For any smart-home device, it’s important to find a suitable spot. They will likely need a power outlet and a decent Wi-Fi signal. You should also consider accessibility, especially if it’s a battery-powered device that’s going to require periodic charging. Never physically install anything like a security camera without testing the device in that spot first.
You may be tempted to choose silly names for your smart-home devices or not give it much thought, but it’s important to stick with a consistent naming convention. Voice commands have to be precise or they won’t work. We recommend naming devices according to the room they’re in, so you have “living room speaker” and “office light,” for example. When you have multiple devices in a single room, as you probably will with lights, you can number them or go by area.
Whether you go for “kitchen light counter” and “kitchen table light”—or “kitchen light 1” and “kitchen light 2”—doesn’t matter, so long as everyone is clear on what the names are. It’s crucial to watch out for duplicate names, as they can cause issues for smart-home platforms and voice assistants.
Grouping, Automation, and Routines
You can group devices or organize them into rooms in your chosen smart-home ecosystem’s app. This is a vital step when you have multiple lights, for example, because you don’t want to be saying “Turn on living room light 1,” then “Turn on living room light 2.” If you organize all the lights into a group, you can simply say “Turn on living room lights.”
Depending on the platform you’re using, you can group rooms, create subsets of devices within rooms, or group devices across multiple rooms by creating custom groups, zones, or rooms. It’s worth taking some time to think about this, as it gives you much greater control and flexibility for voice commands and for setting up automation or routines.
One of the best parts about the smart home is that you can automate it. For example, your smart-home system might detect when you leave the house and turn everything off, or react to you coming home by turning on lights, cranking up the air conditioner, and playing your favorite playlist.
You can schedule various actions, too. This might be handy for certain devices like robot vacuums to keep your house well maintained. Some tasks can be triggered with a specific, customizable word. Just by saying “Good morning” to Google Assistant, you can set it up to deliver a weather and news report, have it open your curtains, and turn on the coffee machine. Our guides on creating Google Home routines, Alexa routines, and setting up Siri Shortcuts will help you get started.
If you have a range of devices or services that span different platforms, you can still create automated routines (or applets) if they support a third-party service called IFTTT (If This Then That). Routines with Google, Alexa, and Siri are limited in scope, but IFTTT offers complex chains of automation and links together disparate devices and software. You can have IFTTT turn on your Philips Hue front garden and porch lights when your video doorbell sees someone approaching, for example.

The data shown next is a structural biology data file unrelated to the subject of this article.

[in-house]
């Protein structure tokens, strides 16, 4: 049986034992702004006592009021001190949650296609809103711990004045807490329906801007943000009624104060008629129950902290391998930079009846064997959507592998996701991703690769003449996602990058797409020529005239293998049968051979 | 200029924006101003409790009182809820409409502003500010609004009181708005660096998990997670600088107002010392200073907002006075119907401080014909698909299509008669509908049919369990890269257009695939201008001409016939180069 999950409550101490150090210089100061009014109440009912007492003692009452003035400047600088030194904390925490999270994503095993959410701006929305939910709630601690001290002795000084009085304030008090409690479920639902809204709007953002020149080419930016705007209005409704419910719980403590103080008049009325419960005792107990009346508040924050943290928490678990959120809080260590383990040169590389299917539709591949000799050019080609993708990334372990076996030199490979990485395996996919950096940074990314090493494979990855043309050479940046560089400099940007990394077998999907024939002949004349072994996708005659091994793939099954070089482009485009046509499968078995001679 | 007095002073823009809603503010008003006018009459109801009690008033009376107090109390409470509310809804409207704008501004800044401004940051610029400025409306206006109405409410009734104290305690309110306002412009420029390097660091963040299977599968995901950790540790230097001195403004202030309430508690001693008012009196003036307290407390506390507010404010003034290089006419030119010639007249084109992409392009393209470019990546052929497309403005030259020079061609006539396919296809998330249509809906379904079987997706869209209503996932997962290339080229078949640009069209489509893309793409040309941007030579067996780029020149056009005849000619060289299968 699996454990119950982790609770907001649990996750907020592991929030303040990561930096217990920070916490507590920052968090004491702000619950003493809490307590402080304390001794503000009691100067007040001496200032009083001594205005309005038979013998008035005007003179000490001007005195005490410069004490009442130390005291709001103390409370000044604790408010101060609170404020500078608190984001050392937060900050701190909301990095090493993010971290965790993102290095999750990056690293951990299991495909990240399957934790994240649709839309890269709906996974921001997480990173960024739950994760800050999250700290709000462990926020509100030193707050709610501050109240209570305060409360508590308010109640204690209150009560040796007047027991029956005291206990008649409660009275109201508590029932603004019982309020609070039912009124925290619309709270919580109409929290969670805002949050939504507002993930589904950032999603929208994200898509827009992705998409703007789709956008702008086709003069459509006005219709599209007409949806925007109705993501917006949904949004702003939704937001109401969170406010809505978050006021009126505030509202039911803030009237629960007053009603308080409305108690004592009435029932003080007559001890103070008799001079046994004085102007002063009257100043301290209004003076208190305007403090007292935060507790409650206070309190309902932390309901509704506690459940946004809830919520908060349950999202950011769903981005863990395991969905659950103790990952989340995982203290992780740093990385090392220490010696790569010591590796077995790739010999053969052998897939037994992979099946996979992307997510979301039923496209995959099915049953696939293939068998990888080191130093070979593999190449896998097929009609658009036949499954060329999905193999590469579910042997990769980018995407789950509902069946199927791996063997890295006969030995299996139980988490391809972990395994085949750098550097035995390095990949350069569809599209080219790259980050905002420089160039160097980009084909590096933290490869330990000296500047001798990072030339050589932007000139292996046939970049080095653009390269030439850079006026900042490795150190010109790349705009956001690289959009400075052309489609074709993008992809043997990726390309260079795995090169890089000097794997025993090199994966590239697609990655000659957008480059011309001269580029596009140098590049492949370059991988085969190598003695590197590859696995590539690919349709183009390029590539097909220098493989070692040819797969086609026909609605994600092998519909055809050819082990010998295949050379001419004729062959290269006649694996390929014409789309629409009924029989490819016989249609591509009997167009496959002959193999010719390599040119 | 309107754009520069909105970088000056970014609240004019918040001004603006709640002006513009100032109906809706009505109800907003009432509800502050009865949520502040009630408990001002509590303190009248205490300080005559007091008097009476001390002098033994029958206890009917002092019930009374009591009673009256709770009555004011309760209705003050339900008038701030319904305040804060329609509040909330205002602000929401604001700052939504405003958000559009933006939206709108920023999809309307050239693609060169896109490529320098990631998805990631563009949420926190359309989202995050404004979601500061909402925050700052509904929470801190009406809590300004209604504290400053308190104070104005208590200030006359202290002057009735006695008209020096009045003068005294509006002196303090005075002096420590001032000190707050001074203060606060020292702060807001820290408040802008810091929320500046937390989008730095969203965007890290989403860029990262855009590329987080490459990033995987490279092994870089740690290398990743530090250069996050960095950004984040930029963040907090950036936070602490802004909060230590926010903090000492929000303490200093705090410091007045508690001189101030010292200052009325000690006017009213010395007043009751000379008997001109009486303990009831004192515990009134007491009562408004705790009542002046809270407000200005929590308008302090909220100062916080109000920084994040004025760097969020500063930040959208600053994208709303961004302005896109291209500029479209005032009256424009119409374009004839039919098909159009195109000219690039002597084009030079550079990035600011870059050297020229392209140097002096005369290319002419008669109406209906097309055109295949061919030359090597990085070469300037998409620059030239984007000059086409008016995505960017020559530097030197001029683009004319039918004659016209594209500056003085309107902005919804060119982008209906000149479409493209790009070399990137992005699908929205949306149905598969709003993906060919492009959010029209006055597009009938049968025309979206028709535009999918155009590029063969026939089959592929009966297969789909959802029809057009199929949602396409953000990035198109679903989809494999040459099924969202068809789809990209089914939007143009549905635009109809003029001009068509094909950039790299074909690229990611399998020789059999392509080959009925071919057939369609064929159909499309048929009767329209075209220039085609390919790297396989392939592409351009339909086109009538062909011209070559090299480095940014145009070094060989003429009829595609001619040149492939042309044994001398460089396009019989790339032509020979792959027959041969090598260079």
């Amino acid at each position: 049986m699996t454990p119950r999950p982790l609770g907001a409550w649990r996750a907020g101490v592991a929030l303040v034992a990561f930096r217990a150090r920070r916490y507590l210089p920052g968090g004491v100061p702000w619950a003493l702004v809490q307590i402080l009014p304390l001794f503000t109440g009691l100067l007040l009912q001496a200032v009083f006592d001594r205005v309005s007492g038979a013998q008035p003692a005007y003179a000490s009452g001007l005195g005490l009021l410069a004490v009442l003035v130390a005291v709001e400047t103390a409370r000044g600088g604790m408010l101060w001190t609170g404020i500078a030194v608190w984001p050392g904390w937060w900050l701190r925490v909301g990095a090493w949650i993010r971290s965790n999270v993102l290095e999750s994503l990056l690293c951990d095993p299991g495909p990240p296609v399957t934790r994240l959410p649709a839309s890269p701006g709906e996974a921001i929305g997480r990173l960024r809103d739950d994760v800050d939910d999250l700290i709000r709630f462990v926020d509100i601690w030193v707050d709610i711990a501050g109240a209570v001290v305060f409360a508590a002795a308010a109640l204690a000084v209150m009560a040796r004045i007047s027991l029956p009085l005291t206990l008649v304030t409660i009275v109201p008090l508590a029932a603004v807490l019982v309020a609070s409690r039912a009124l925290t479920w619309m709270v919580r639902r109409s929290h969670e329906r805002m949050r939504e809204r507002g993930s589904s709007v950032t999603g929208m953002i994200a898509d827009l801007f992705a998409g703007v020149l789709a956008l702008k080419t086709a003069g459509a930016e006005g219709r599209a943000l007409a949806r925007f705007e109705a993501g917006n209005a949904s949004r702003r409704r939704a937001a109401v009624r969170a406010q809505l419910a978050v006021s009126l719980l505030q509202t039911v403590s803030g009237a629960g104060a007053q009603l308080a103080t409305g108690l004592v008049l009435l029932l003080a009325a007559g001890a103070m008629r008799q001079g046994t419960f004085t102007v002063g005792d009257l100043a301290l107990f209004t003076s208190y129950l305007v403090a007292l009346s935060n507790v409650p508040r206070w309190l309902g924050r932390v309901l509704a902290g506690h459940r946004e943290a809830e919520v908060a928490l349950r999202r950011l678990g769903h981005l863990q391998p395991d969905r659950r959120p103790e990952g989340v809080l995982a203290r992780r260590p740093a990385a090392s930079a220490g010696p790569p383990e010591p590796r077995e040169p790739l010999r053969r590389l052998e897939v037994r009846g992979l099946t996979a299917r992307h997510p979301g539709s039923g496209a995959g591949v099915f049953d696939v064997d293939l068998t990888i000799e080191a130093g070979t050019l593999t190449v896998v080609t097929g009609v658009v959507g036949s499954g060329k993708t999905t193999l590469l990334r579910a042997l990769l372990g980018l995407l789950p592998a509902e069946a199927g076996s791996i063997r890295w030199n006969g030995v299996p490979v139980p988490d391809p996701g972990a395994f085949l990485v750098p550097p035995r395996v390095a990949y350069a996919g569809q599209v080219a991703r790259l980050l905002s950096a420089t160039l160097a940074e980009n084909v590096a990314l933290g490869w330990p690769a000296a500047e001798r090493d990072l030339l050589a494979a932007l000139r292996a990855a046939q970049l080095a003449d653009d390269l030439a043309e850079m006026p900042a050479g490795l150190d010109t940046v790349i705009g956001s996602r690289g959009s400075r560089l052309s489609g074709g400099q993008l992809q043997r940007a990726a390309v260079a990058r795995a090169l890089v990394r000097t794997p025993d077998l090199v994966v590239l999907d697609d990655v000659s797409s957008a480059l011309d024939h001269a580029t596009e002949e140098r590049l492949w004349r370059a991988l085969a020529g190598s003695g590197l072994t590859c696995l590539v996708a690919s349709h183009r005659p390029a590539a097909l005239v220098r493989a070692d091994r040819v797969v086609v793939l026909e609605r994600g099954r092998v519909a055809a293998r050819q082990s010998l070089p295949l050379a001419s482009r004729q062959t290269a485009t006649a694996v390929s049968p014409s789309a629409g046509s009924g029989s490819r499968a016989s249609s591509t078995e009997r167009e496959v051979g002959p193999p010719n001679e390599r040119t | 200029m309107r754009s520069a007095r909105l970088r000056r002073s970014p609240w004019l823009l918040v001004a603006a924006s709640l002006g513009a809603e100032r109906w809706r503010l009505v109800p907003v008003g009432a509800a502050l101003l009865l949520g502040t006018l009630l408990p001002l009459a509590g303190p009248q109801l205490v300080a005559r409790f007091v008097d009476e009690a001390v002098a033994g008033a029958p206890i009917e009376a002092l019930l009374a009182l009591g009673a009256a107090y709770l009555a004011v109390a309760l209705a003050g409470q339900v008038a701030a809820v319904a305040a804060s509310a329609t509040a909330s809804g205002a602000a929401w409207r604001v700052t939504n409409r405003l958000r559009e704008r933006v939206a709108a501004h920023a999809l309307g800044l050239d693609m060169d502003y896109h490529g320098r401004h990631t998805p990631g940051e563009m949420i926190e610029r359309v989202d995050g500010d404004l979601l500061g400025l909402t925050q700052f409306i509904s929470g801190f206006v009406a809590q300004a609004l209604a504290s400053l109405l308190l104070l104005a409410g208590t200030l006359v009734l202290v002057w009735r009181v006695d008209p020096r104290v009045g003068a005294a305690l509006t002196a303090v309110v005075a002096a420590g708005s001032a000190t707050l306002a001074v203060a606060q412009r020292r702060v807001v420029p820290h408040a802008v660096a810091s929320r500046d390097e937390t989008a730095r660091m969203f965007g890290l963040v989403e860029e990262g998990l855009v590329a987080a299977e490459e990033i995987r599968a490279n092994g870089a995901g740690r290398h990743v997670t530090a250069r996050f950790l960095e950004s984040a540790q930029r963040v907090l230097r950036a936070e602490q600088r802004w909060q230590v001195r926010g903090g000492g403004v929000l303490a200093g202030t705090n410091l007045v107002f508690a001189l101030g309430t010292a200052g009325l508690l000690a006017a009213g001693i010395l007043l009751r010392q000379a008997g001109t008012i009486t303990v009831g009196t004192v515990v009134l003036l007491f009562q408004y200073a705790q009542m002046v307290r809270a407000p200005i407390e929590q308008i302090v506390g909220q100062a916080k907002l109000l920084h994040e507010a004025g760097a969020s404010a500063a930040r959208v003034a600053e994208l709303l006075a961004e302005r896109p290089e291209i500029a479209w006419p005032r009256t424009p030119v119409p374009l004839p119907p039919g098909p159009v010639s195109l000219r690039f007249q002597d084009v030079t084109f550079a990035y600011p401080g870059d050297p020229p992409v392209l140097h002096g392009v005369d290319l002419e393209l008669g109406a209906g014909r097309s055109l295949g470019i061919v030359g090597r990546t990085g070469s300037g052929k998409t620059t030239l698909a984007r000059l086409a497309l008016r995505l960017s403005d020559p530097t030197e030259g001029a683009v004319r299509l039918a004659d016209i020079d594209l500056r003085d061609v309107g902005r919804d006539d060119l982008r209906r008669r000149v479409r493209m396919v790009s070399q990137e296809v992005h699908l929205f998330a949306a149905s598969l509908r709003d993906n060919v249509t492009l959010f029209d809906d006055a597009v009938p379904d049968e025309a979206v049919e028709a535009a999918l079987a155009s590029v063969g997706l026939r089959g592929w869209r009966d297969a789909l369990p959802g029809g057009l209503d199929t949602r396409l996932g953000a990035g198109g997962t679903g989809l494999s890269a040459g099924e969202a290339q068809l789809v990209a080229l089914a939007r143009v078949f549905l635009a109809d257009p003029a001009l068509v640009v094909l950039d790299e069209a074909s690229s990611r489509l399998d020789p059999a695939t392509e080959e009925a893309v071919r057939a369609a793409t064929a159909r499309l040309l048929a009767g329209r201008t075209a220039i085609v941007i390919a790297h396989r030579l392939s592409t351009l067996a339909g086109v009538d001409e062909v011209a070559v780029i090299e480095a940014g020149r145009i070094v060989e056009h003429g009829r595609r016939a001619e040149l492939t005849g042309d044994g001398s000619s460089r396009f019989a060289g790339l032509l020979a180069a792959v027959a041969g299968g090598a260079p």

What to Do When You Move or Change Routers
The prospect of having to set up every device again after moving to a new house or changing your router can be dispiriting, especially if you don’t have the box or instructions for every device on hand. You can take a lot of the pain out of this process by simply setting the same router name and password as before.
If someone is moving out of your home, read our guide on how to un-set up your smart home so they can’t remotely control your gadgets.
Most smart speakers and smart displays have physical mute buttons, but you might forget to unmute them, which can also be a hassle if you’re not nearby. One option is to consider plugging your speaker or display into a smart plug. That way, you can schedule times to turn them off when they’re least used.
Think very carefully before you buy a smart-home device with a camera inside, whether it’s a robot vacuum or a smart display. Most aren’t necessary unless you’re buying a security camera. That said, if you have a smart display with a camera for video calls, you can buy webcam covers that can slide open when you need the camera.
Try to use devices that support multi-factor authentication (commonly called two-factor authentication) to reduce the risk of someone gaining access with stolen credentials. It’ll require you to confirm your account with a text message or email (the latter is more secure). Some devices allow for biometric login using a fingerprint or facial scan on your phone, which is secure and convenient. These features are not always on by default, so take the time to set them up.
Check out our digital security guide and our guide to personal data collection for more tips on keeping your digital life secure.
No matter how closely you follow instructions, things can—and frequently do—go wrong when you’re setting up smart-home devices. Here are a few tips we’ve learned the hard way.
- Check that your phone is connected not just to the same network, but the same Wi-Fi band as the device you’re setting up (most devices need 2.4 GHz). Many routers choose the band automatically, so we have a guide on how to set up smart home devices with 2.4 GHz Wi-Fi.
- If setup for a device doesn’t work, repeat the process. Some devices fail or hang indefinitely at first, but if you quit and load the app again, they often connect straight away.
- Turn things off and on again. It works surprisingly often and applies to smart-home devices too.
- If you’ve already rebooted the smart-home device, try rebooting your router. You should also check that the router has the latest firmware.
- Search online and be specific about the model of the device and the issue you’re having. Hit the support forums and see if you can find a thread discussing your issue. If you’re lucky, someone will have suggested a workaround or fix.
- A factory reset is your final option. Check the instructions for how to return the device to factory conditions, and consider also deleting and reinstalling any companion app so you can try a fresh setup from scratch.
Now that you have a good grasp of how the smart home works, check out our guides to the best smart light bulbs, smart lighting panels and strips, smart speakers, smart plugs, outdoor and indoor security cameras, smart displays, and robot vacuums.